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An interview with Robin Clegg about microplastics and the Volvo Ocean Race’s Sustainability Program

by David Schmidt 14 Nov 2018 16:00 UTC November 14, 2018
Turn the Tide on Plastic - Leg 10 from Cardiff to Gothenburg. © Ainhoa Sanchez / Volvo Ocean Race

For decades, humans have lived with the happy hope that refuse discarded in the ocean will somehow just biodegrade or disintegrate, given enough time and exposure to UV light and saltwater, but the past few years have delivered the inconvenient truth that plastics simply break down into smaller, far more insidious "microplastics". As their name implies, these bits of plastic are defined by the U.S.-based National Oceanic and Atmospheric Administration (NOAA) as being less than five millimeters in diameter, making them tiny needles in a global-sized haystack.

There are two major classifications of microplastics, namely those that are produced or manufactured (e.g., filaments from fleece jackets that are shed during a trip through the washing machine or microbeads that are used in cosmetics and some toothpastes) and those that are the broken-down byproduct of the larger plastic debris that commonly congregate in human-desecrated places like the Great Pacific Garbage Gyre.

For years, people believed (or at least hoped) that these microplastics essentially stayed put, leaving the planet's truly wild places such as the storied Southern Ocean unblemished, but the Volvo Ocean Race's (VOR) recent Sustainability Program [sic], which sampled water during the race's 2017/2018 edition, revealed that even Point Nemo, which is defined as the planet's most remote spot at more than 1,400 nautical miles from the nearest dry shores, contains roughly nine to 26 microplastic particles per cubic meter of water.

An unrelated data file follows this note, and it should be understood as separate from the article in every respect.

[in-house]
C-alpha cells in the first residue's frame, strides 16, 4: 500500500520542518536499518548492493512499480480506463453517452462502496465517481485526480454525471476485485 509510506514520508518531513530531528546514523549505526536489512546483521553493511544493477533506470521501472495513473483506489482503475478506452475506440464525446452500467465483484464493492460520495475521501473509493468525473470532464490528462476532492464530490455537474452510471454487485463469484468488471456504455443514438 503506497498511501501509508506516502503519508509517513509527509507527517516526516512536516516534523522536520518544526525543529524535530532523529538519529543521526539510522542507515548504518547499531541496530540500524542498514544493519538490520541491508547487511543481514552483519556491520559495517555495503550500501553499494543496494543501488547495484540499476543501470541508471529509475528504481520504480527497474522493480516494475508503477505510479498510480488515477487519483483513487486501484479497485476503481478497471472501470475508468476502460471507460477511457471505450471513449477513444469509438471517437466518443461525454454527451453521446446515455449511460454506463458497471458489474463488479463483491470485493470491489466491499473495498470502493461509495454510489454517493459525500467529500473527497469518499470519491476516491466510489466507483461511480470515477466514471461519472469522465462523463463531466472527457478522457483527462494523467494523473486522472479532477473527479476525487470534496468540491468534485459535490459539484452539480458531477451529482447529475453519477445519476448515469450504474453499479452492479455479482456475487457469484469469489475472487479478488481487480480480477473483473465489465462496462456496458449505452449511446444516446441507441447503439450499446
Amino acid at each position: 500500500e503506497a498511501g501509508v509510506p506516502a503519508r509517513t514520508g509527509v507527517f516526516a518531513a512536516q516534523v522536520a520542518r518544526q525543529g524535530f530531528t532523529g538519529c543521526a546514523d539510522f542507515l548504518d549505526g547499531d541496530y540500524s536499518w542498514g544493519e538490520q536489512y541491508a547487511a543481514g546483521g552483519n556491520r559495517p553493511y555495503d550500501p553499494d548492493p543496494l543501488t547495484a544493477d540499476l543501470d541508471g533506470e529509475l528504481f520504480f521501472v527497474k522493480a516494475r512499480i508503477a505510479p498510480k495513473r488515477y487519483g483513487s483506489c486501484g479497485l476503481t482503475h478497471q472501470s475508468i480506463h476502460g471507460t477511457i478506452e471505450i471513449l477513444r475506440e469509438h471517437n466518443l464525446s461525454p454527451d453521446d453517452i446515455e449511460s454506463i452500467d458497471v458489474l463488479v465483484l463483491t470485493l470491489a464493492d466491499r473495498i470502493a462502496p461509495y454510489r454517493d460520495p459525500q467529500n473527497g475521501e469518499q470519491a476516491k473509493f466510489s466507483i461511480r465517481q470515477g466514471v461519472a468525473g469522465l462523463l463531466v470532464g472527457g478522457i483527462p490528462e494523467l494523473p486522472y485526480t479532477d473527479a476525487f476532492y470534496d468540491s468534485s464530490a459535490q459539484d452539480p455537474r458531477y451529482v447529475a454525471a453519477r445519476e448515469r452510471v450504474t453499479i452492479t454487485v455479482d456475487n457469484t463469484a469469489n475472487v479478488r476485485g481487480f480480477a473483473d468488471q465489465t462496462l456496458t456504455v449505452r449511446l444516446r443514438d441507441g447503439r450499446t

This and plenty of other sobering data was collected by skipper Dee Caffari's Turn the Tide on Plastic team and skipper Simeon Tienpont's team AkzoNobel squad as they raced around the world in a series of stage races. While these VOR –collected report cards detailing ocean-heath aren't especially uplifting, the one upside is that the scientific community now has a much better idea of how widespread the microplastics problem has become, even in the roaring forties and furious fifties.

I checked in with Robin Clegg, who handles sustainability communications for the Volvo Ocean Race, via email, to find out more about microplastics, the VOR's Sustainability Program, and the results that this forward-leaning program delivered.

Can you tell us a bit about the VOR's micro plastics program? What was the impetus for the project and who supplied the funding?

The future health of our oceans is at risk and with the Volvo Ocean Race going in the most remote areas of our planet we had the perfect opportunity for a sporting event to advance scientific understanding and the impacts of human activity on ocean health. So the race created a scientific consortium to implement the Science Program. It was supported by Volvo Cars and a cluster of excellence with a group of the best scientific experts in the field of ocean observation, instrumentation, data collection and analysis.

Microplastics are harmful to marine life and as the race passed through some of the most remote oceans on earth we were able to provide the scientific community with groundbreaking data, made available open source, on how far they'd spread.

In total we collected and analyzed 86 seawater samples and found that 93% contained microplastic particles.

What kind of time redress did Turn the Tide on Plastic and team AkzoNobel receive for participating in the MP surveys? Or, was that not part of the deal? Also, what kind of compensation was allowed to cover the weight of the water-testing equipment?

The two boats were given no time redress for taking part in the data collection process and all competing boats carried equal weight. We strictly respected the one-design rule in that matter. The collection process generally took one person five to ten minutes every two days.

What were the biggest things that you and the VOR learned through the 2017/2018 race and its related water sampling and testing?